I’m a daddy again. My wife gave birth to a little girl two weeks ago. All of her next of kin have been notified, so I can tell you. All is well with mother and child. I thought it would be useful to write down some of the thoughts that I had leading up to, during, and following the birth. For some ex-pats, it might be difficult to imagine what having a child in Japan could mean. (It might be difficult to imagine what it could mean to a Japanese person in Japan for that matter.)
First, the pre-natal care situation here is great. When the woman finds out she is pregnant, she gets a full set of tests and a handbook in which the records, mostly medical records, for the child are kept through infancy. One unfortunate bit is that, since pregnancy is not an illness, everything after this is out of the realm of insurance. The parents pay it all. However, after the child is born, the child gets free medical care for the first three years of their life.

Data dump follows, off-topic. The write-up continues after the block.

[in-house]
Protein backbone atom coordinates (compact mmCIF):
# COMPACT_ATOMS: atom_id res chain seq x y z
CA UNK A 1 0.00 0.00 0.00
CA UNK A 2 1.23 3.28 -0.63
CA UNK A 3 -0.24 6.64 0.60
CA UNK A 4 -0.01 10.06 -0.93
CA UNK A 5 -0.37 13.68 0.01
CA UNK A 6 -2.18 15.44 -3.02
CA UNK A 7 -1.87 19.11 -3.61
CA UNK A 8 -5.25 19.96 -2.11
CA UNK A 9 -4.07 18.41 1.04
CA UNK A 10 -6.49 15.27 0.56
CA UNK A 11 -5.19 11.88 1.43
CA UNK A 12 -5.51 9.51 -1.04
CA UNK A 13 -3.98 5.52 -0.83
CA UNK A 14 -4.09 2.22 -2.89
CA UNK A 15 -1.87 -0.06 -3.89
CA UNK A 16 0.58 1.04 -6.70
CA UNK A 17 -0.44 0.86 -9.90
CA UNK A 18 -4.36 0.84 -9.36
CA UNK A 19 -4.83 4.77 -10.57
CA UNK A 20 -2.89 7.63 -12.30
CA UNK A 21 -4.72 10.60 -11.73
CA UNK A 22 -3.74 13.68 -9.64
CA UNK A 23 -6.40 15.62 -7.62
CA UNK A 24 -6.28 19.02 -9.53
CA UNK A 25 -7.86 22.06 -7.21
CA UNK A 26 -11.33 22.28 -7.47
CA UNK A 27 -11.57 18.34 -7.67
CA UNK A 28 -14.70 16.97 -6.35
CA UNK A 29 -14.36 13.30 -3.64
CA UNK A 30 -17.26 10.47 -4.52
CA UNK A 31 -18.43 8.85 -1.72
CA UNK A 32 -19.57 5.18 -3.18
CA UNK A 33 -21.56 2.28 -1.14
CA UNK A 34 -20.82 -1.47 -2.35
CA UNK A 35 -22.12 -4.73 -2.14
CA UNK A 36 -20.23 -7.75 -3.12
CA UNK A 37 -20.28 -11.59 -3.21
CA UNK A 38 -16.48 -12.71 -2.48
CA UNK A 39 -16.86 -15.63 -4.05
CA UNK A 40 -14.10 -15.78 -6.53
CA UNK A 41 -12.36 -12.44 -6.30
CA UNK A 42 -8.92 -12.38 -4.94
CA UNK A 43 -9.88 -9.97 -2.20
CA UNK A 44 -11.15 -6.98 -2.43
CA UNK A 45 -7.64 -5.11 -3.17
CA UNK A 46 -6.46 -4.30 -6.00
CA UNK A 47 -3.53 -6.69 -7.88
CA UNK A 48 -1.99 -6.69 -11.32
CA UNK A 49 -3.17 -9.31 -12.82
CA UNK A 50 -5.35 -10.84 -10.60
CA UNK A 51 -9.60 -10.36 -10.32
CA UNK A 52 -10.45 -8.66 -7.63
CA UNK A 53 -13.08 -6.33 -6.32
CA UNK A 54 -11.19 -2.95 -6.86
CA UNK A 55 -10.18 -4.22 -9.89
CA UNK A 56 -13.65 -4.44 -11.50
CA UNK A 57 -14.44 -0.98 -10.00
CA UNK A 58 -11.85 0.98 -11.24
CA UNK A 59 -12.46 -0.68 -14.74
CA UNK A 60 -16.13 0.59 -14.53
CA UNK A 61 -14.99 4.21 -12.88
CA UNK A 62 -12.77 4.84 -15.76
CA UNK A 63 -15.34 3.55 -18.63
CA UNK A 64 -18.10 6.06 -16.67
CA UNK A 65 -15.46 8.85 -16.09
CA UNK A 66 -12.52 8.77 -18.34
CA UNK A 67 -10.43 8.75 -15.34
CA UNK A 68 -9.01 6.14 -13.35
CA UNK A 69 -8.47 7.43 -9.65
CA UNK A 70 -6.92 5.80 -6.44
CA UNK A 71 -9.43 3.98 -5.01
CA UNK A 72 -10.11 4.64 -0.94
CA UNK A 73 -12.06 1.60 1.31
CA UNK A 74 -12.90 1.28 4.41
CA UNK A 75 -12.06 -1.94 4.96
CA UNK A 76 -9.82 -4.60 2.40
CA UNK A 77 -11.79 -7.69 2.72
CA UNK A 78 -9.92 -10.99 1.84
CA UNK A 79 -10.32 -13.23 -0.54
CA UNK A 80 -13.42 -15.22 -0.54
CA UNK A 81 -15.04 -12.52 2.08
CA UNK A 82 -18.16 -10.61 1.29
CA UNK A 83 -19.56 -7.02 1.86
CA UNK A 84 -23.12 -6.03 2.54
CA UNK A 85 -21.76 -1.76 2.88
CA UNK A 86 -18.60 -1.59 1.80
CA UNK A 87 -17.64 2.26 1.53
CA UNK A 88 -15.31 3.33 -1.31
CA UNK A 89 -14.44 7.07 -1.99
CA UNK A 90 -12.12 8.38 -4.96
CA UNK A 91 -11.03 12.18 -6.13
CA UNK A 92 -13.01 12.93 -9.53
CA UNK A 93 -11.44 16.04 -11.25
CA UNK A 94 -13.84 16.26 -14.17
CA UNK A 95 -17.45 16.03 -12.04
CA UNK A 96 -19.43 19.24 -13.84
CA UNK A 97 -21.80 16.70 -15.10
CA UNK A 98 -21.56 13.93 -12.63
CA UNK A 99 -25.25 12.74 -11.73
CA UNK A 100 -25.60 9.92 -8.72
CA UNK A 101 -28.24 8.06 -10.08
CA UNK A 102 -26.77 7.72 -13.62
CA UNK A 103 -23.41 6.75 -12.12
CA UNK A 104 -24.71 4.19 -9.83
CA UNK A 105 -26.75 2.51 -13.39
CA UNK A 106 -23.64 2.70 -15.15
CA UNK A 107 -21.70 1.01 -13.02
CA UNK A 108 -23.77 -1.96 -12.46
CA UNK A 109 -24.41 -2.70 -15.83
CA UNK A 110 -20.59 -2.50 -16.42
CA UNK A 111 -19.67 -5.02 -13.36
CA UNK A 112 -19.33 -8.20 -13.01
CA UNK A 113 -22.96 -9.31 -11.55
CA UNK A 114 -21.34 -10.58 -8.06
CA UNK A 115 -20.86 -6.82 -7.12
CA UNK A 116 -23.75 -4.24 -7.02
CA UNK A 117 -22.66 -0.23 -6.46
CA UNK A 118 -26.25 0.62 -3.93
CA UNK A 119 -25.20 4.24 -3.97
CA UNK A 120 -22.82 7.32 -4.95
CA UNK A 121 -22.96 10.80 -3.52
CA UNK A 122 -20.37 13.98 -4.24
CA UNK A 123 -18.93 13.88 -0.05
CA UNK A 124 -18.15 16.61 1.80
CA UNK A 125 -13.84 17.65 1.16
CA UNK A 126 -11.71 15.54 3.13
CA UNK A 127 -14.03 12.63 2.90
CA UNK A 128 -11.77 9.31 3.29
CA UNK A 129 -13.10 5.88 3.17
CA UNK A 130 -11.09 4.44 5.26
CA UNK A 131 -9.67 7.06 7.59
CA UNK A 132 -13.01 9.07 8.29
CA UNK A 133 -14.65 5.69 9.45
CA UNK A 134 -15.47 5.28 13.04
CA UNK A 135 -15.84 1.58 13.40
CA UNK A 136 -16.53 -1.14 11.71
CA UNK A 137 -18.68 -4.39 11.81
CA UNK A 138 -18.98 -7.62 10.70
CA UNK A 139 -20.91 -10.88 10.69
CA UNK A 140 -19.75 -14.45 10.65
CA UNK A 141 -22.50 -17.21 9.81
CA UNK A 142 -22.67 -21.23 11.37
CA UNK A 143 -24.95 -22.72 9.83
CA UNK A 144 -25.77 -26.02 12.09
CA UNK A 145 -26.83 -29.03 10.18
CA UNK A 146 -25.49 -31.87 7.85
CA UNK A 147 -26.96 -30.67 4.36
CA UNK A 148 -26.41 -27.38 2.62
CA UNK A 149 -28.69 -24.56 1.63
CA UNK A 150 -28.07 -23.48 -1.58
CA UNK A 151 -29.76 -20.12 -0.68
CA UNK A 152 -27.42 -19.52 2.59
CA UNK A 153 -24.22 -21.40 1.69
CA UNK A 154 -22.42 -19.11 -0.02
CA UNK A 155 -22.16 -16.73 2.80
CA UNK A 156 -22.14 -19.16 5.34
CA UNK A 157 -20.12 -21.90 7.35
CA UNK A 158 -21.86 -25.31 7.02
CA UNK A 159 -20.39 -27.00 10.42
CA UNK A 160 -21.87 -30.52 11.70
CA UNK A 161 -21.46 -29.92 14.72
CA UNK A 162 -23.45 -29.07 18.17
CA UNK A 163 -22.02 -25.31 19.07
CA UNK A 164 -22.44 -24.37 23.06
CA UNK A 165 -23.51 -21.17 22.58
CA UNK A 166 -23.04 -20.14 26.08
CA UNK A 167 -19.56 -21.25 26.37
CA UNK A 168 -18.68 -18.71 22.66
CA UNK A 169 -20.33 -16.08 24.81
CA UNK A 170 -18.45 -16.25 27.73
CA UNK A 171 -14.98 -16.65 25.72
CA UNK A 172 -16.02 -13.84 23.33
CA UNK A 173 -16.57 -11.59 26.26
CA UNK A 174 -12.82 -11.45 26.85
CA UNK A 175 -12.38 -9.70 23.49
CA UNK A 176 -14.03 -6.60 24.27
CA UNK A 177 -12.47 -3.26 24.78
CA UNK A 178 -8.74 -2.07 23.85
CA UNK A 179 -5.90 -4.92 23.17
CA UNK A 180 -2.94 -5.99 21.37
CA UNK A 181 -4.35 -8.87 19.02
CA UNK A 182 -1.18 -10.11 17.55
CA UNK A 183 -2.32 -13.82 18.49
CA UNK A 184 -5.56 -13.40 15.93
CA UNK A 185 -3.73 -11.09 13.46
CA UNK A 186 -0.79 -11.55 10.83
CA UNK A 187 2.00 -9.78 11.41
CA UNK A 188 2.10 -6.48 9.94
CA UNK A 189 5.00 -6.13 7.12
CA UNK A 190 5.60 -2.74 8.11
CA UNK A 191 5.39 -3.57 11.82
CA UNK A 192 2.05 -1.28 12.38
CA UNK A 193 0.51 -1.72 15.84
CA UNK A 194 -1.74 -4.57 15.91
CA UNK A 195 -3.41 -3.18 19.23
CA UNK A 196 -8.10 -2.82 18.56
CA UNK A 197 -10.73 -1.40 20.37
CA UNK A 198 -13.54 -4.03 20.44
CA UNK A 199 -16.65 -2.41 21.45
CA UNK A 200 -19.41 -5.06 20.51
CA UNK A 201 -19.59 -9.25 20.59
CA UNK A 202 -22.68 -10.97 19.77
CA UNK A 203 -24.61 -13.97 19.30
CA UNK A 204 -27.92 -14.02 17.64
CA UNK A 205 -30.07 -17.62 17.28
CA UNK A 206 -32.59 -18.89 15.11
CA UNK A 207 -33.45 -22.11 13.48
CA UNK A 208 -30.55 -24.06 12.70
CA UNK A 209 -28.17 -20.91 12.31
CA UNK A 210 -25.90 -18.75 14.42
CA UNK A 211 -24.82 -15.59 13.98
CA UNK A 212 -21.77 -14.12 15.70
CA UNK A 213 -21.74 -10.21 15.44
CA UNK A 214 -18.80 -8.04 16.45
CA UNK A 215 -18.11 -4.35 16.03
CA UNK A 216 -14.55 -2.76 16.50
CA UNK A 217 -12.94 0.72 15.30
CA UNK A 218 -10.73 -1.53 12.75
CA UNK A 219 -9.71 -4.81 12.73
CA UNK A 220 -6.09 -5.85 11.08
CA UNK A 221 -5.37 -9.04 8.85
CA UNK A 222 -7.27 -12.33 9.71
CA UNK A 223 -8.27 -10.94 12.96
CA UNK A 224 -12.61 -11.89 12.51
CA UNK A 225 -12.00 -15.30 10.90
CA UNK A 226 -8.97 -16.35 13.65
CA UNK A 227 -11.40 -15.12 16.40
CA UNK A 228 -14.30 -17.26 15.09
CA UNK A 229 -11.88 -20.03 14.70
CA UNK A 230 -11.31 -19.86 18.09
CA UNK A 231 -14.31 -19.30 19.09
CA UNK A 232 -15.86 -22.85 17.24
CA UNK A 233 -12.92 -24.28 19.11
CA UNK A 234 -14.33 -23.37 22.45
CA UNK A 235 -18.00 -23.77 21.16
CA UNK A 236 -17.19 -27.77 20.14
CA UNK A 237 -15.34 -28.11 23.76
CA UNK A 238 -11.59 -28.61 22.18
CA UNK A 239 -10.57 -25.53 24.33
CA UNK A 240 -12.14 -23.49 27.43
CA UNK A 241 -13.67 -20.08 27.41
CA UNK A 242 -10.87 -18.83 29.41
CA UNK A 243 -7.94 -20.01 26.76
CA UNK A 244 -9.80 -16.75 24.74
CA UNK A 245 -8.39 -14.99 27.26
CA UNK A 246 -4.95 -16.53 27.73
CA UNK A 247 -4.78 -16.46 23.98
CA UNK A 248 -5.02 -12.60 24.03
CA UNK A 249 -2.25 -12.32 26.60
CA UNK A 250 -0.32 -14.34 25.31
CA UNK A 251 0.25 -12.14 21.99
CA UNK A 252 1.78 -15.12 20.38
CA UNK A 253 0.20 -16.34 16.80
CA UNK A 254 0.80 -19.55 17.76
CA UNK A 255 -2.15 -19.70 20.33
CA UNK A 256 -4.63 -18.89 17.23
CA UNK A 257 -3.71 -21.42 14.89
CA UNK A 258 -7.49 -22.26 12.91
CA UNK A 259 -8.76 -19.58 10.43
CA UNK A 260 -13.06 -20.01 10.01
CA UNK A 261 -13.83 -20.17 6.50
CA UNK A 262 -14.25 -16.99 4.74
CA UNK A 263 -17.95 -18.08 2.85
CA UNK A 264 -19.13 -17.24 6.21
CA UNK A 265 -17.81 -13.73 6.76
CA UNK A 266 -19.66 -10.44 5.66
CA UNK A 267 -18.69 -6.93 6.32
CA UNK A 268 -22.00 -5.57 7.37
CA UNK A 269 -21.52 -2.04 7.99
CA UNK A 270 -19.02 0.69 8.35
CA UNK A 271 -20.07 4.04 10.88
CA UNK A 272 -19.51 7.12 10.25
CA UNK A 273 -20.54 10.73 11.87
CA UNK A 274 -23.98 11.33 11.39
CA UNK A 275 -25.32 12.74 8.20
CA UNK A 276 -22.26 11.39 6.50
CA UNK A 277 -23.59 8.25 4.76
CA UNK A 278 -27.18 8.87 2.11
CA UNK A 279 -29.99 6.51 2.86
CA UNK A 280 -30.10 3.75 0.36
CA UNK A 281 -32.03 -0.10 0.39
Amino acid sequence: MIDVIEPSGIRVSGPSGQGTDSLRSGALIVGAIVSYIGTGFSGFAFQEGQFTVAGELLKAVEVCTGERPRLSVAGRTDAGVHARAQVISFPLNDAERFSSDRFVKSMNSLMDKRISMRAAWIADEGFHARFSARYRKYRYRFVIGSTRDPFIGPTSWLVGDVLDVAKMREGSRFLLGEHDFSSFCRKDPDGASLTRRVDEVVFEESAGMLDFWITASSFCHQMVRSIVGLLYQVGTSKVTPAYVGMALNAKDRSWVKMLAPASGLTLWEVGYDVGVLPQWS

Second, there are well-trained midwives in Japan who can help you with delivering naturally. Most children are born in hospitals, but we chose to have our kids with a midwife. She is 94 and still delivering babies. She guesses that she has delivered 4,000 babies in her career. It all happened without drugs or cutting. It was great for us, though I’m sure that there are people whose circumstances dictate a hospital birth.
One other nice thing is that the money for the birth itself will all come back through insurance. Since we didn’t have the baby in a hospital, and so didn’t have to pay for the “machine that goes ping” (a little something for you Monty Python fans out there), our return will just about cover everything.
Japan is a good place to have babies, and so far, a good place to raise them, if you are ever diligent and ready to take over when the existent system doesn’t quite do things the way you think they should be done.